Heather Sunseri interview with David Alan Binder

posted Sep 26, 2017, 3:56 PM by David Alan Binder

Heather Sunseri interview with David Alan Binder

 

Bio from her website:  Heather Sunseri is a recovering CPA who began writing novels in order to escape the mundane life as a muggle. After twenty years in the corporate world, Heather decided to use her business savvy and curious mind to start a publishing business anchored by fictional stories. She is proof that one can be a numbers person and a creative… And that it’s never too late (or too early) to get a do over. She’s married to the love of her life, mom to two amazing kids, and caregiver to the best golden retriever and one very, needy cat. When she’s not writing, she’s making homemade pizza and drinking Kentucky bourbon.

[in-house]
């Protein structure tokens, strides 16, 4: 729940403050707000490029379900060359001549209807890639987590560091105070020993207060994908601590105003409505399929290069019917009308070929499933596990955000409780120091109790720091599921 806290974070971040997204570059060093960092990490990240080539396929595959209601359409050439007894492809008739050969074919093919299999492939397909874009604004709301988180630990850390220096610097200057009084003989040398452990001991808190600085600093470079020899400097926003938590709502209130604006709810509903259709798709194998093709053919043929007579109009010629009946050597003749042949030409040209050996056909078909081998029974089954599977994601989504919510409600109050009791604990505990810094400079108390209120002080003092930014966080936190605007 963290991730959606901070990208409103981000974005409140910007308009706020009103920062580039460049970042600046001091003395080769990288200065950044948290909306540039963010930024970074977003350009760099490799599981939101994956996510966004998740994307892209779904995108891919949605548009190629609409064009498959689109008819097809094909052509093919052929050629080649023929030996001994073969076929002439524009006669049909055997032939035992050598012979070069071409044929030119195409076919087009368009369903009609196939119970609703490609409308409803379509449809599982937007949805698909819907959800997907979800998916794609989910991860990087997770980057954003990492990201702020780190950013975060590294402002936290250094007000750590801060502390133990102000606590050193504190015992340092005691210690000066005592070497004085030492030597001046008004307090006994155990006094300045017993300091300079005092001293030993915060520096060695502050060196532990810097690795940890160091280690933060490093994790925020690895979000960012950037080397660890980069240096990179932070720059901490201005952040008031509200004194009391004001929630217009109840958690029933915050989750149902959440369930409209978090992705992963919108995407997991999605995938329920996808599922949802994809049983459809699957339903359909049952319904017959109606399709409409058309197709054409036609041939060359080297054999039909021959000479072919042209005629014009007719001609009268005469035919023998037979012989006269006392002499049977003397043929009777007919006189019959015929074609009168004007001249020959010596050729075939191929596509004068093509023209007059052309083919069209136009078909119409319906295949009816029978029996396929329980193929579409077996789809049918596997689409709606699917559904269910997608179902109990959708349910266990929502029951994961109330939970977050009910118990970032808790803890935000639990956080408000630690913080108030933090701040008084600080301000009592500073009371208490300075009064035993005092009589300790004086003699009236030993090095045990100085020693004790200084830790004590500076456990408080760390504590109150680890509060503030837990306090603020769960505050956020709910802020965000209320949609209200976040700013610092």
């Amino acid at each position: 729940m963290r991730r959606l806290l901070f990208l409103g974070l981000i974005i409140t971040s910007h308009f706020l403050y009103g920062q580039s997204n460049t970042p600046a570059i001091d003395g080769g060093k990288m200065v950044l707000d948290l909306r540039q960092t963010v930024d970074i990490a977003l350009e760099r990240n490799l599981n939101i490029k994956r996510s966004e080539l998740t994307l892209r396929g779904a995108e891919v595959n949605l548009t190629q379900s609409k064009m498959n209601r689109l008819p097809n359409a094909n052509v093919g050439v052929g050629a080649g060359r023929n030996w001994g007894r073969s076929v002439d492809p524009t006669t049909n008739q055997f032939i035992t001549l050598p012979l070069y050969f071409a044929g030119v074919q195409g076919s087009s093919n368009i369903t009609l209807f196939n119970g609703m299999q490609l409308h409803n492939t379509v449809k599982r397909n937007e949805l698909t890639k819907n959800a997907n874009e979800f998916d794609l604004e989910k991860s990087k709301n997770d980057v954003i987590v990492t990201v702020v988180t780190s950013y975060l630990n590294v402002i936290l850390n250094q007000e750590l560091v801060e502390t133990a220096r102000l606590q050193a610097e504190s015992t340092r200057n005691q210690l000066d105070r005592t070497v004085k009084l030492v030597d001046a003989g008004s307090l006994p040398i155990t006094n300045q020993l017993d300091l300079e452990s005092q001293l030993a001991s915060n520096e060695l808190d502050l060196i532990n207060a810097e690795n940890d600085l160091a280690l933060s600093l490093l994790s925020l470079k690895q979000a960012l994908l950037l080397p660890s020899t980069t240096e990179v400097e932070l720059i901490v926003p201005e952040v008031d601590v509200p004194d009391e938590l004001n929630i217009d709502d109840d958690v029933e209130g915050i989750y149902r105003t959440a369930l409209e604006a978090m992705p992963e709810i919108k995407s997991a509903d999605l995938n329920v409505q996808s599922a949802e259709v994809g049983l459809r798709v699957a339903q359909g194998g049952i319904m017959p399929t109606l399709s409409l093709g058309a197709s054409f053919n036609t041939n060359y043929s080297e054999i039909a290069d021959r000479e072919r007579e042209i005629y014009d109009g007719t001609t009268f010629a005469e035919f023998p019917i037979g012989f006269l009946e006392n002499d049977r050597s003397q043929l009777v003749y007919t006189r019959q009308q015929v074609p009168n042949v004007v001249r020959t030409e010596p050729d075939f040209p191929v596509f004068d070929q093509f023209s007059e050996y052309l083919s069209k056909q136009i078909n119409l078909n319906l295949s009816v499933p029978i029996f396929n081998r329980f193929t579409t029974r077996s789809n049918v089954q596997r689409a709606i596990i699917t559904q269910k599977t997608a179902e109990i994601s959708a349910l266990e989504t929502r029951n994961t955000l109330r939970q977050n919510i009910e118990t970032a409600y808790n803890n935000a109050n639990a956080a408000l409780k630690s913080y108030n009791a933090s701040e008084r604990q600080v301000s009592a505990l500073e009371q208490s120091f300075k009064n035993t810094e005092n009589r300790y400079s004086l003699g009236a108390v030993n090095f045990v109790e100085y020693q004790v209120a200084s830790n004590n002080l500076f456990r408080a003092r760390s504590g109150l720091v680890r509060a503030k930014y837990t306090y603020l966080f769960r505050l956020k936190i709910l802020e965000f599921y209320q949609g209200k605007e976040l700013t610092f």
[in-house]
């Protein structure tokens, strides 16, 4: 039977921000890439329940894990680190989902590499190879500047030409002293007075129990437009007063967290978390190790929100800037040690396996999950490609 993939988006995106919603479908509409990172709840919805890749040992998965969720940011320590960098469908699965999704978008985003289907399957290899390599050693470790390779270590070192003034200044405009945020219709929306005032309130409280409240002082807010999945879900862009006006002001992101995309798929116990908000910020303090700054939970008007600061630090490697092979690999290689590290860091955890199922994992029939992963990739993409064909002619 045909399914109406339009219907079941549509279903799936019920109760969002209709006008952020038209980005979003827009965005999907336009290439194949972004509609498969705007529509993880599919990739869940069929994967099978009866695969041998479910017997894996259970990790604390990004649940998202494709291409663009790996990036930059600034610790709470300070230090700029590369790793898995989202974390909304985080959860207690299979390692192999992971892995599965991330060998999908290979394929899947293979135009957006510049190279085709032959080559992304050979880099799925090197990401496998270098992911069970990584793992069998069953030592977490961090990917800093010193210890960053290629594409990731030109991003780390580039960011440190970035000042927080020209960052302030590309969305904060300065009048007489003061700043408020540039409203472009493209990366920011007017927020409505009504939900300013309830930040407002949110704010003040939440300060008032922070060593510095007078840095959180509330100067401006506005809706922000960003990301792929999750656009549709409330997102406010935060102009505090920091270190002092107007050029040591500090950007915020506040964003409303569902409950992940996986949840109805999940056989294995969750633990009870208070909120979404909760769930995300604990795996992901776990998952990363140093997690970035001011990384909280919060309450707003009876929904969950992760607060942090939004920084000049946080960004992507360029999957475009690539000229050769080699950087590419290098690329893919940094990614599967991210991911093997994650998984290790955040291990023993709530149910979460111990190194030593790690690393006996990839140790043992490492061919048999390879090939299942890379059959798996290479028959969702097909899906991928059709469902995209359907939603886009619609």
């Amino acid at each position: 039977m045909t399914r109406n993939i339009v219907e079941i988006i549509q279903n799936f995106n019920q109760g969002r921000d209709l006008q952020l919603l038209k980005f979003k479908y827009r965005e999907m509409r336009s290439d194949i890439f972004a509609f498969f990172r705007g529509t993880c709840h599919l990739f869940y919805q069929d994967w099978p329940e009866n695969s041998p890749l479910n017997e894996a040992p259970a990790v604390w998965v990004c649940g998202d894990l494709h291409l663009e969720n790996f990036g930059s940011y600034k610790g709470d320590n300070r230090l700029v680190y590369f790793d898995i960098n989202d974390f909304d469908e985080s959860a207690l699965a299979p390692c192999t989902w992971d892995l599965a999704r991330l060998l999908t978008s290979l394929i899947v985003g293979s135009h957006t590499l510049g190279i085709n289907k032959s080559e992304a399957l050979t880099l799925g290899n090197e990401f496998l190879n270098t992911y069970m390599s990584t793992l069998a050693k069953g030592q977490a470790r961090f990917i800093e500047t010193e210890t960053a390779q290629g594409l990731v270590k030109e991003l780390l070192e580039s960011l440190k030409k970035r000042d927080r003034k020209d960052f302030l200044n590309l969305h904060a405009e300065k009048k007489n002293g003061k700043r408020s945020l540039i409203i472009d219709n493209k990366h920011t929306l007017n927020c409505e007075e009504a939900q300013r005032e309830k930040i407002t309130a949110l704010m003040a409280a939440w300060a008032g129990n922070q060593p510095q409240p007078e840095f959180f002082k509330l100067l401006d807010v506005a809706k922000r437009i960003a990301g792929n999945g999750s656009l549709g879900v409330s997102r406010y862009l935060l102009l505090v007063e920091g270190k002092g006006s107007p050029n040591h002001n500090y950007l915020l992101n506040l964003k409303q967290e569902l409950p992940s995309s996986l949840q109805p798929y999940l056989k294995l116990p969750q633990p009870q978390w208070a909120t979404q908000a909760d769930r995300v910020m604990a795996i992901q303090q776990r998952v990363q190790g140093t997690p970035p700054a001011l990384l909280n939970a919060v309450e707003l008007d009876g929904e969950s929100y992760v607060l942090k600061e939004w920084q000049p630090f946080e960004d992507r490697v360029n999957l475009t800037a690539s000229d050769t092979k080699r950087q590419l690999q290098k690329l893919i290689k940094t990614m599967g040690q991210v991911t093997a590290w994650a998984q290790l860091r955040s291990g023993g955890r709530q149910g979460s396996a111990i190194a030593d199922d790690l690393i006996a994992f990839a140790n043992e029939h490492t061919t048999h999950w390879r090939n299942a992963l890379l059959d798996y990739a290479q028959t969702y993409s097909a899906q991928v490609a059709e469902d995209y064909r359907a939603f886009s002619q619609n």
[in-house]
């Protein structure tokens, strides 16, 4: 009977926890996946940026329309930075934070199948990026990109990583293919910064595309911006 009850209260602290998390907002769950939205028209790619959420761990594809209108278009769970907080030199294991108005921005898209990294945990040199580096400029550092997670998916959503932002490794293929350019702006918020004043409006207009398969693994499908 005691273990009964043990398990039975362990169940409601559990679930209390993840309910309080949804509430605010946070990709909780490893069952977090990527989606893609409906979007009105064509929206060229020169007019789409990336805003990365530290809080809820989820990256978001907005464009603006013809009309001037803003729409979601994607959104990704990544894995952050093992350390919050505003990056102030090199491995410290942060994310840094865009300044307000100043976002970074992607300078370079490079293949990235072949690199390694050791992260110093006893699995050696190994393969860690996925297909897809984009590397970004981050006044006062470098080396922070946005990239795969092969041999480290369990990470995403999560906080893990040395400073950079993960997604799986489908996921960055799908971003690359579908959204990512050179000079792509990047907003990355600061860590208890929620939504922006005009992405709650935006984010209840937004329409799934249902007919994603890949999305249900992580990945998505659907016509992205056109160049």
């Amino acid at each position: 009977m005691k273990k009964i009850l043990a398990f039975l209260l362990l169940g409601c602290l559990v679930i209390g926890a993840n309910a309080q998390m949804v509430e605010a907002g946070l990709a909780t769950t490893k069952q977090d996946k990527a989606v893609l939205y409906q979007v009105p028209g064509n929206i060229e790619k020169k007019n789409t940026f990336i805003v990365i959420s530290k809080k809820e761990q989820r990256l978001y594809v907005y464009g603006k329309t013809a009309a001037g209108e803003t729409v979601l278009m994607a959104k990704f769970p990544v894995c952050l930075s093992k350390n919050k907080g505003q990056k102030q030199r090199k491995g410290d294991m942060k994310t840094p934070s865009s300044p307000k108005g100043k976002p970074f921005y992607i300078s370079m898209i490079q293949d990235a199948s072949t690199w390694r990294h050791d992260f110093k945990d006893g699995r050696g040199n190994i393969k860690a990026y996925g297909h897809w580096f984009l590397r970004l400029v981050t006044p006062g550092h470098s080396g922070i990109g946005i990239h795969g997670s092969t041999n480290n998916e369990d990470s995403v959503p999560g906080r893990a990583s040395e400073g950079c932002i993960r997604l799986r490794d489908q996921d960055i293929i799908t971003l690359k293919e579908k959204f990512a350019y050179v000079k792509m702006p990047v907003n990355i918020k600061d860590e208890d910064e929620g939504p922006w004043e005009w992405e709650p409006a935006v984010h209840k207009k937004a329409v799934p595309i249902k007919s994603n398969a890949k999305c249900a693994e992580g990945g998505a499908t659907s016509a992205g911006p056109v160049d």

Books: http://heathersunseri.com/novels

Website: http://heathersunseri.com

Twitter: https://twitter.com/HeatherSunseri

Facebook: https://www.facebook.com/heathersunseri.writer

Instagram: https://www.instagram.com/heathersunseri/

BookBub: https://www.bookbub.com/profile/heather-sunseri

 

1.     How do you pronounce your name? 

SUN-sari. Kind of like sincerely, but with different vowels and without the “l”.

2.     Where are you currently living?

I live in the heart of bourbon and thoroughbred horse country, Aka, the Bluegrass Region of Kentucky.

3.     What is the most important thing that you have learned in your writing experience, so far?

That success is defined by many things, and how much money a single book makes is just one piece of a giant puzzle.

4.     What would you say is your most interesting writing, publishing, editing or illustrating quirk? 

Most of my plot ideas come out of long walks with my husband and my Golden Retriever, Jenny. Jenny doesn’t help much, but my husband is great at coming up with evil plot ideas.